State Offers Loans to Farm Affected by Drought

The Daily Hampshire Gazette, September 8, 2016, by Chris Lindahl

Farmers seeking financial relief from shriveled crops resulting from this year’s drought may be eligible for a new state program that provides small loans to family farms.

The Massachusetts Drought Emergency Load Fund will provide up to $1 million in loans to farms and agricultural businesses across the state affected by the recent dry conditions.

The fund, which was announced Wednesday, will offer three-year loans between $5,000 and $10,000 with an annual interest rate of 3 percent, according to the Massachusetts Growth Capital Corp., the economic development agency operating the program.

Businesses must have been profitable prior to the 2016 drought. The program is expected to run through November.

“Our family farms are the lifeblood of our locally sourced food and sustainable agriculture in our region,” Senate President Stanley Rosenberg, D-Amherst, said in a release. “These loans will provide much needed relief to our farmers and related businesses who have sustained crop damage as the result of our unusually dry summer growing season.”

The program comes after a separate program funded by the U.S. Department of Agriculture was announced earlier this month. Those emergency loans are available only to farms in Franklin, Worcester, Middlesex and Essex counties, which have been designated as drought disaster areas by the USDA due to their proximity to southern New Hampshire, which is considered to be in “extreme drought.”

Most of Hampshire County is in the category “severe drought,” while northern Franklin County is in “moderate drought” following months of low rainfall across the region.

Drought-like conditions are expected to persist in Massachusetts (excluding parts of Berkshire County) until the end of November, according to the National Weather Service Climate Prediction Center.

Impact Described

Jeremy Barker Plotkin, an owner of Simple Gifts Farm, said the drought has led to some big expenses and hard decisions at the farm in Amherst .

“It’s been a tough year,” he said.

Of particular concern is the farm’s dried-out pasture. That means Simple Gifts will have to buy hay earlier than usual to feed its beef cattle. In turn, the farm will have to butcher a greater number of cows to offset the cost, and they would normally be kept for breeding, Barker Plotkin said.

Simple Gift’s crops, which are offered as part of a farm share, have fared better. “If we hadn’t had that rain in August, we would have been looking at some serious crop losses,” he said.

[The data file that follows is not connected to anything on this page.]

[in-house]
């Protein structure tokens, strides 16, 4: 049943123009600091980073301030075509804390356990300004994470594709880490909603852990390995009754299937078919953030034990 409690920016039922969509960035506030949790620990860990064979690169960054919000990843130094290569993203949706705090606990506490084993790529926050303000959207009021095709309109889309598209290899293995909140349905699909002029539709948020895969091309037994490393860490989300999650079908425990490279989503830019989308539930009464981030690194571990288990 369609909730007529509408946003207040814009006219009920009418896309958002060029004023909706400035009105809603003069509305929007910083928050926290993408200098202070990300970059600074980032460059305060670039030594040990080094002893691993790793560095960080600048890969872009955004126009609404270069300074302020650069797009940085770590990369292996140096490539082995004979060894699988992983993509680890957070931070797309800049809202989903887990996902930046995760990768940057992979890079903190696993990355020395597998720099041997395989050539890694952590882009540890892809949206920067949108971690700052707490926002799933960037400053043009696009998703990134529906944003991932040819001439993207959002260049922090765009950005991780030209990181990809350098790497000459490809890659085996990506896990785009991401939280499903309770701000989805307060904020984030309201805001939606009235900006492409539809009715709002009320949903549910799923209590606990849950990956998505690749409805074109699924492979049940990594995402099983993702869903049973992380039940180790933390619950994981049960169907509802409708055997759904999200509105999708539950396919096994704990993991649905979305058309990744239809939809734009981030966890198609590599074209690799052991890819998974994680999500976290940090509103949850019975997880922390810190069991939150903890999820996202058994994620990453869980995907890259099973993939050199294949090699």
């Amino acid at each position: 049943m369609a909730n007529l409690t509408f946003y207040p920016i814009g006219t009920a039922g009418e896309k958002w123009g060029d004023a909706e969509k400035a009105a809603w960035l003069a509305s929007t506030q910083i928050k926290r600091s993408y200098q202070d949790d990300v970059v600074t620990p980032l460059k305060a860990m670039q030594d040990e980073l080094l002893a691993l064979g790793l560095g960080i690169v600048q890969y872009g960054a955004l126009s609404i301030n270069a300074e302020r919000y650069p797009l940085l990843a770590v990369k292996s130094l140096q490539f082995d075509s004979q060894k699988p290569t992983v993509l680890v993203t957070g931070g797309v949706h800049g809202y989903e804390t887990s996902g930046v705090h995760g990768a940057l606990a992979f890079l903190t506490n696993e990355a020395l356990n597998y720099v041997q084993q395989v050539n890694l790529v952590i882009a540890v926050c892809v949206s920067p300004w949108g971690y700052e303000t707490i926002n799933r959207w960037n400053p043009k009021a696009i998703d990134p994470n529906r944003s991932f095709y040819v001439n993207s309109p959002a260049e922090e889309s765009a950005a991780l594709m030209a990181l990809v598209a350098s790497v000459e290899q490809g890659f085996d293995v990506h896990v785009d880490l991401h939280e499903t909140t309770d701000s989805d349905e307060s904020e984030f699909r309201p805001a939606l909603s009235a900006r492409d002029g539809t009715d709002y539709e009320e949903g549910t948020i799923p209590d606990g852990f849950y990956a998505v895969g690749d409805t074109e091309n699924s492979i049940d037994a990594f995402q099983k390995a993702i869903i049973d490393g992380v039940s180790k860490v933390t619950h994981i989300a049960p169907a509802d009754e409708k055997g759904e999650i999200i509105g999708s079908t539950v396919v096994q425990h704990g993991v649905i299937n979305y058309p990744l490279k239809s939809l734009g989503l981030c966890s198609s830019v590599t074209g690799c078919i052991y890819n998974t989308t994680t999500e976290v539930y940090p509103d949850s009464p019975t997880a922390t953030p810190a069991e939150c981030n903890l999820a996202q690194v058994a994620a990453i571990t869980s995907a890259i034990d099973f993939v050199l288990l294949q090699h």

The farm relied heavily on its well and sprinkler, both of which needed repairs due to the high frequency of use. When the well pump broke earlier this summer, the crops were left unwatered for an entire week until the pump could be repaired. “We fell way behind,” Barker Plotkin said.

He said he is uncertain if the farm will need a drought-relief grant. He noted that for farms having a particularly difficult year, $5,000 to $10,000 would not go very far. The interest rate, however, is very favorable, he said.

“If you’ve got losses due to drought, then you can use it to cover some of your operating costs,” he said.

Barker Plotkin said Simple Gifts relies heavily on government loan programs. Most of its capital investments are financed through the U.S. Department of Agriculture, he said.

The state drought loan program is open to Massachusetts-based family farms and farm-related businesses. Companies involved in real estate investment, multi-level marketing, firearms or adult entertainment are ineligible, according to the Massachusetts Growth Capital Corp.

Applications are available online at and will be accepted by the corporation’s local partner organizations. In the Valley, those include Valley Community Development Corp., Hilltown Community Development Corp., Franklin County Community Development Corp., HAP Housing, the Massachusetts Small Business Development Center Network’s Western Regional Office and local chambers of commerce.

More information is available by calling the corporation at 617-337-2803.